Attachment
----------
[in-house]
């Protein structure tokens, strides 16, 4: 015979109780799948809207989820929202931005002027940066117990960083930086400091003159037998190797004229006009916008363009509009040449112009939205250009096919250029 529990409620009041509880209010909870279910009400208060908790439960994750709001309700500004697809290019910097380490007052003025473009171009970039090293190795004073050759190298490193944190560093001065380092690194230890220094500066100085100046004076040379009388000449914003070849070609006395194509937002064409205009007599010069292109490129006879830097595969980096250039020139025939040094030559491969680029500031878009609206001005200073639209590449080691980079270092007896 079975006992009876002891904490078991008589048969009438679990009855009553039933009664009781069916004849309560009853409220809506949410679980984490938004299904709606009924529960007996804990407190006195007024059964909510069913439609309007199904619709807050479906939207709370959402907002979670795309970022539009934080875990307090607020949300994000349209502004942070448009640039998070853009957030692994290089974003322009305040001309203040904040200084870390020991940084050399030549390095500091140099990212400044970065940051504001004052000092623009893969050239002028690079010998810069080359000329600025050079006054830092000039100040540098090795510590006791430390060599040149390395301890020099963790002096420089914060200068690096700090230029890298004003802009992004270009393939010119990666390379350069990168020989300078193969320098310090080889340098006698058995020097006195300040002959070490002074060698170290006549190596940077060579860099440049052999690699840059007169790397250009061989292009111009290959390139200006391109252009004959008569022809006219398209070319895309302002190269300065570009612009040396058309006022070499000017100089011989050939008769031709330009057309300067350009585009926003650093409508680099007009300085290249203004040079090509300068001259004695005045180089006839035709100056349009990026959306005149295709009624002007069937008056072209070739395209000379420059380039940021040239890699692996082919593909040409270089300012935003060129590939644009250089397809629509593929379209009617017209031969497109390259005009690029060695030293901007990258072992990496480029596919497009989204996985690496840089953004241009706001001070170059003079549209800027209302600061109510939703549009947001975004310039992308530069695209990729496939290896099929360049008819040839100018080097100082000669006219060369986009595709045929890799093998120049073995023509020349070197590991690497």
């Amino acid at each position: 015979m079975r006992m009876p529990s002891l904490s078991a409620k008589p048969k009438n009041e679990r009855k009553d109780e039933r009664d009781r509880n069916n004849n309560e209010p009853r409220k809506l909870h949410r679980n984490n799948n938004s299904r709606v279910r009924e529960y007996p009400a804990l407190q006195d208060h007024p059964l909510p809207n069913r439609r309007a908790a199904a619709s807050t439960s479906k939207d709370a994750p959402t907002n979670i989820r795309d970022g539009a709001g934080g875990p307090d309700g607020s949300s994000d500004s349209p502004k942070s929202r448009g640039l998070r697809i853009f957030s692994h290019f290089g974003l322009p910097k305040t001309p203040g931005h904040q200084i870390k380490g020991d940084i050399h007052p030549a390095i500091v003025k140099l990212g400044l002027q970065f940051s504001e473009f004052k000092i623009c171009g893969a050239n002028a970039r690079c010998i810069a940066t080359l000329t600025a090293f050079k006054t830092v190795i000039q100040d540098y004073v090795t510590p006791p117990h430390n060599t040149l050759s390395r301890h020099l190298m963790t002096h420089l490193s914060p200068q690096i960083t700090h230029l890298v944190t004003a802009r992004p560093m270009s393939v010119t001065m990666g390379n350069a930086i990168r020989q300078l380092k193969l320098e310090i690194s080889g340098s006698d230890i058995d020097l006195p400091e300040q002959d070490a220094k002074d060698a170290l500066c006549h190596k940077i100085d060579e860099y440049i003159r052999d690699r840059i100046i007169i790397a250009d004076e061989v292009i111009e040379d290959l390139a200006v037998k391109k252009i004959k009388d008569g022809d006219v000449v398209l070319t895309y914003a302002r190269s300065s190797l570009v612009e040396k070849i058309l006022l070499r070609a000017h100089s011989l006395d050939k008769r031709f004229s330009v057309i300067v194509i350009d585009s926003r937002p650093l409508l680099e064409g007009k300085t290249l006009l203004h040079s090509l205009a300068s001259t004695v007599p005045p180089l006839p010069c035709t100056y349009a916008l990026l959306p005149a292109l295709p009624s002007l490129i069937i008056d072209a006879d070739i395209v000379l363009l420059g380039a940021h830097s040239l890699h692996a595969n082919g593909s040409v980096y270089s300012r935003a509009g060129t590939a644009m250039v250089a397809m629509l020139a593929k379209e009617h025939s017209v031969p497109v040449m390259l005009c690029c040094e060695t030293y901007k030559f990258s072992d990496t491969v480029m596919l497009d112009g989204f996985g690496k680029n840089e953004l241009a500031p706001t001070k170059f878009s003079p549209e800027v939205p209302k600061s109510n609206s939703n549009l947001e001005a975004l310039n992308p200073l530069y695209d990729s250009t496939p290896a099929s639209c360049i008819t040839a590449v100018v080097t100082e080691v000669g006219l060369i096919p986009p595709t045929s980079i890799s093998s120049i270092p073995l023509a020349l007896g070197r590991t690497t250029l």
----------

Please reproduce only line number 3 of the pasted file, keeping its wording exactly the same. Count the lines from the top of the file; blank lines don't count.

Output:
């Amino acid at each position: 015979m079975r006992m009876p529990s002891l904490s078991a409620k008589p048969k009438n009041e679990r009855k009553d109780e039933r009664d009781r509880n069916n004849n309560e209010p009853r409220k809506l909870h949410r679980n984490n799948n938004s299904r709606v279910r009924e529960y007996p009400a804990l407190q006195d208060h007024p059964l909510p809207n069913r439609r309007a908790a199904a619709s807050t439960s479906k939207d709370a994750p959402t907002n979670i989820r795309d970022g539009a709001g934080g875990p307090d309700g607020s949300s994000d500004s349209p502004k942070s929202r448009g640039l998070r697809i853009f957030s692994h290019f290089g974003l322009p910097k305040t001309p203040g931005h904040q200084i870390k380490g020991d940084i050399h007052p030549a390095i500091v003025k140099l990212g400044l002027q970065f940051s504001e473009f004052k000092i623009c171009g893969a050239n002028a970039r690079c010998i810069a940066t080359l000329t600025a090293f050079k006054t830092v190795i000039q100040d540098y004073v090795t510590p006791p117990h430390n060599t040149l050759s390395r301890h020099l190298m963790t002096h420089l490193s914060p200068q690096i960083t700090h230029l890298v944190t004003a802009r992004p560093m270009s393939v010119t001065m990666g390379n350069a930086i990168r020989q300078l380092k193969l320098e310090i690194s080889g340098s006698d230890i058995d020097l006195p400091e300040q002959d070490a220094k002074d060698a170290l500066c006549h190596k940077i100085d060579e860099y440049i003159r052999d690699r840059i100046i007169i790397a250009d004076e061989v292009i111009e040379d290959l390139a200006v037998k391109k252009i004959k009388d008569g022809d006219v000449v398209l070319t895309y914003a302002r190269s300065s190797l570009v612009e040396k070849i058309l006022l070499r070609a000017h100089s011989l006395d050939k008769r031709f004229s330009v057309i300067v194509i350009d585009s926003r937002p650093l409508l680099e064409g007009k300085t290249l006009l203004h040079s090509l205009a300068s001259t004695v007599p005045p180089l006839p010069c035709t100056y349009a916008l990026l959306p005149a292109l295709p009624s002007l490129i069937i008056d072209a006879d070739i395209v000379l363009l420059g380039a940021h830097s040239l890699h692996a595969n082919g593909s040409v980096y270089s300012r935003a509009g060129t590939a644009m250039v250089a397809m629509l020139a593929k379209e009617h025939s017209v031969p497109v040449m390259l005009c690029c040094e060695t030293y901007k030559f990258s072992d990496t491969v480029m596919l497009d112009g989204f996985g690496k680029n840089e953004l241009a500031p706001t001070k170059f878009s003079p549209e800027v939205p209302k600061s109510n609206s939703n549009l947001e001005a975004l310039n992308p200073l530069y695209d990729s250009t496939p290896a099929s639209c360049i008819t040839a590449v100018v080097t100082e080691v000669g006219l060369i096919p986009p595709t045929s980079i890799s093998s120049i270092p073995l023509a020349l007896g070197r590991t690497t250029l």